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Sheng-Tzung Tsai and Shin-Yuan Chen

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Sheng-Tzung Tsai, Hsiang-Yi Hung, Chien-Hui Lee and Shin-Yuan Chen

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Chun-Hung Chang, Shin-Yuan Chen, Yi-Ling Hsiao, Sheng-Tzung Tsai and Hsin-Chi Tsai

This 28-year-old Chinese man was referred for deep brain stimulation (DBS) evaluation for an 8-year history of refractory obsessive-compulsive disorder. After the patient had signed an informed consent, the authors implanted DBS leads. Hypomania with hypersexuality was noted on stimulation at Contact 2 and became aggravated with a higher voltage (≥ 3 V) during chronic bilateral DBS. After the voltage was decreased to 1 V, the patient's hypomanic symptoms subsided and his libido returned to baseline.

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Sheng-Tzung Tsai, Wei-Yi Chuang, Chung-Chih Kuo, Paul C. P. Chao, Tsung-Ying Chen, Hsiang-Yi Hung and Shin-Yuan Chen

OBJECT

Deep brain stimulation (DBS) surgery under general anesthesia is an alternative option for patients with Parkinson’s disease (PD). However, few studies are available that report whether neuronal firing can be accurately recorded during this condition. In this study the authors attempted to characterize the neuronal activity of the subthalamic nucleus (STN) and elucidate the influence of general anesthetics on neurons during DBS surgery in patients with PD. The benefit of median nerve stimulation (MNS) for localization of the dorsolateral subterritory of the STN, which is involved in sensorimotor function, was explored.

METHODS

Eight patients with PD were anesthetized with desflurane and underwent contralateral MNS at the wrist during microelectrode recording of the STN. The authors analyzed the spiking patterns and power spectral density (PSD) of the background activity along each penetration track and determined the spatial correlation to the target location, estimated mated using standard neurophysiological procedures.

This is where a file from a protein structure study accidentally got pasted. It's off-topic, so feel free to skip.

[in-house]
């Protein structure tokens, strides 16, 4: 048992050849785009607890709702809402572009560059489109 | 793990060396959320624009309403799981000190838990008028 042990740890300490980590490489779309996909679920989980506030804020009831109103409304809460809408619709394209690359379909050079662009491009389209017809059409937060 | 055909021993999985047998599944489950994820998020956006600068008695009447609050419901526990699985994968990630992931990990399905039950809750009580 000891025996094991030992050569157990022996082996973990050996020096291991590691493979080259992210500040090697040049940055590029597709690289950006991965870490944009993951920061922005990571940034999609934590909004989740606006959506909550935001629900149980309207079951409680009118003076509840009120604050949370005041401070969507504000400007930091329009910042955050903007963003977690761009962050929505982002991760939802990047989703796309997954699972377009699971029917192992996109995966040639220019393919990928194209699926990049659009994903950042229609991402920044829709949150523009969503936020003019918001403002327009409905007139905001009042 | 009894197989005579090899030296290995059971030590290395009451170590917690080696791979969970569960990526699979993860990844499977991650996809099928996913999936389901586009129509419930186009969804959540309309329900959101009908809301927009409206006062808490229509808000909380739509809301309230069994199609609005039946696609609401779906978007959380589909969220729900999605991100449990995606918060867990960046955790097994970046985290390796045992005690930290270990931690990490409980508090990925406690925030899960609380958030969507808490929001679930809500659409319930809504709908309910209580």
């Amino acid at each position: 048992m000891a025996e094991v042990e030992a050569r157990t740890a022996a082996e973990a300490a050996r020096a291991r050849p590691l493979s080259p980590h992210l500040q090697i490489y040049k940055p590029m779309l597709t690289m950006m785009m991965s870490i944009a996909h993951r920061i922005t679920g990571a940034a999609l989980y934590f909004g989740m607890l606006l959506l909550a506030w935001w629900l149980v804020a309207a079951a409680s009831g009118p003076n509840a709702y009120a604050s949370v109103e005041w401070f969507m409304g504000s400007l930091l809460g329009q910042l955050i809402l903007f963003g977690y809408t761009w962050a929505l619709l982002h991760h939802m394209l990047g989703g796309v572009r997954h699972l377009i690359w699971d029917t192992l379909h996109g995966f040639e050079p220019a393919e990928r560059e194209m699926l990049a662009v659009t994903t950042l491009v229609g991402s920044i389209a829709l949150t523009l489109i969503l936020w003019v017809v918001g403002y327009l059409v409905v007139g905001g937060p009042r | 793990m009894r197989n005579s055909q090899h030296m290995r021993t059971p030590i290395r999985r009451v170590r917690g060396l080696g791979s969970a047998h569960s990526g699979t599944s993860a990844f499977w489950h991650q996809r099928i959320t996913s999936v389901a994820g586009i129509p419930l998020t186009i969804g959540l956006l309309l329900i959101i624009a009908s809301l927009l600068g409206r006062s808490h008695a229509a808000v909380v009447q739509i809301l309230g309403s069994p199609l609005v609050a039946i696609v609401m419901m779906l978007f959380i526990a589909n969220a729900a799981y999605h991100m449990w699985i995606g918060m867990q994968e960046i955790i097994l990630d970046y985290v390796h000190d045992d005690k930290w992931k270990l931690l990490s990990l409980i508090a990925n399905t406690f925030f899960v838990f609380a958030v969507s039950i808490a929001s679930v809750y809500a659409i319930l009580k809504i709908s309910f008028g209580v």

RESULTS

The dorsolateral STN spiking pattern showed a more prominent bursting pattern without MNS and more oscillation with MNS. In terms of the neural oscillation of the background activity, beta-band oscillation dominated within the sensorimotor STN and showed significantly more PSD during MNS (p < 0.05).

CONCLUSIONS

Neuronal firing within the STN could be accurately identified and differentiated when patients with PD received general anesthetics. Median nerve stimulation can enhance the neural activity in beta-band oscillations, which can be used as an index to ensure optimal electrode placement via successfully tracked dorsolateral STN topography.

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Sheng-Huang Lin, Tsung-Ying Chen, Shinn-Zong Lin, Ming-Hwang Shyr, Yu-Cheng Chou, Wanhua Annie Hsieh, Sheng-Tzung Tsai and Shin-Yuan Chen

Object

The authors of this preliminary study investigated the outcome and feasibility of intraoperative microelectrode recording (MER) in patients with Parkinson disease (PD) undergoing deep brain stimulation of the subthalamic nucleus (STN) after anesthetic inhalation.

Methods

The authors conducted a retrospective analysis of 10 patients with PD who received a desflurane anesthetic during bilateral STN electrode implantation. The MERs were obtained as an intraoperative guide for final electrode implantation and the data were analyzed offline. The functional target coordinates of the electrodes were compared preoperatively with estimated target coordinates.

Results

Outcomes were evaluated using the Unified Parkinson's Disease Rating Scale 6 months after surgery. The mean improvement in total and motor Unified Parkinson's Disease Rating Scale scores was 54.27 ± 17.96% and 48.85 ± 16.97%, respectively. The mean STN neuronal firing rate was 29.7 ± 14.6 Hz. Typical neuronal firing patterns of the STN and substantia pars nigra reticulata were observed in each patient during surgery. Comparing the functional target coordinates, the z axis coordinates were noted to be significantly different between the pre- and postoperative coordinates.

Conclusions

The authors found that MER can be adequately performed while the patient receives a desflurane anesthetic, and the results can serve as a guide for STN electrode implantation. This may be a good alternative surgical method in patients with PD who are unable to tolerate deep brain stimulation surgery with local anesthesia.

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Sheng-Tzung Tsai, Hsin-Chi Tsai, Chung-Chih Kuo, Hsiang-Yi Hung, Chien-Hui Lee and Shin-Yuan Chen